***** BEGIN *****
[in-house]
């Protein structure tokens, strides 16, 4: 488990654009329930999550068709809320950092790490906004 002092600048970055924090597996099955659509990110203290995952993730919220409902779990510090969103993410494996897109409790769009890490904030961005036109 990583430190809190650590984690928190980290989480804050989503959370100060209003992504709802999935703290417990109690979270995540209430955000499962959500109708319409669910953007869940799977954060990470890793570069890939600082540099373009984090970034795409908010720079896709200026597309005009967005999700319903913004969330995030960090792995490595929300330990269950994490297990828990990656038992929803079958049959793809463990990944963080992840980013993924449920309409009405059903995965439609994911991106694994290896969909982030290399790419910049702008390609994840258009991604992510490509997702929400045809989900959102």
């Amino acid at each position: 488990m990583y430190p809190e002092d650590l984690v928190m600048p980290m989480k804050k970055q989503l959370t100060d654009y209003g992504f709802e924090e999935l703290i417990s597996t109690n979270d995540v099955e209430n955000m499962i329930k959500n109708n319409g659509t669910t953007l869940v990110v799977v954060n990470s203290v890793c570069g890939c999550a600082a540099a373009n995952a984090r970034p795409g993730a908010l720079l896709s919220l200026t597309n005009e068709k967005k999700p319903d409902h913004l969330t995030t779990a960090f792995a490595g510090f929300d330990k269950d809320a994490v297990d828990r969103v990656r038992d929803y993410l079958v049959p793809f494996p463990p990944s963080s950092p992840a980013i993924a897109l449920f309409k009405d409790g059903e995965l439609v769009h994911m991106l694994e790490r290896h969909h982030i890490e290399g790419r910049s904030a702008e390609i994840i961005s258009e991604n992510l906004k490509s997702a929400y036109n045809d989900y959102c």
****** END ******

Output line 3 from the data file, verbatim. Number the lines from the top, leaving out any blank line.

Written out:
């Amino acid at each position: 488990m990583y430190p809190e002092d650590l984690v928190m600048p980290m989480k804050k970055q989503l959370t100060d654009y209003g992504f709802e924090e999935l703290i417990s597996t109690n979270d995540v099955e209430n955000m499962i329930k959500n109708n319409g659509t669910t953007l869940v990110v799977v954060n990470s203290v890793c570069g890939c999550a600082a540099a373009n995952a984090r970034p795409g993730a908010l720079l896709s919220l200026t597309n005009e068709k967005k999700p319903d409902h913004l969330t995030t779990a960090f792995a490595g510090f929300d330990k269950d809320a994490v297990d828990r969103v990656r038992d929803y993410l079958v049959p793809f494996p463990p990944s963080s950092p992840a980013i993924a897109l449920f309409k009405d409790g059903e995965l439609v769009h994911m991106l694994e790490r290896h969909h982030i890490e290399g790419r910049s904030a702008e390609i994840i961005s258009e991604n992510l906004k490509s997702a929400y036109n045809d989900y959102c």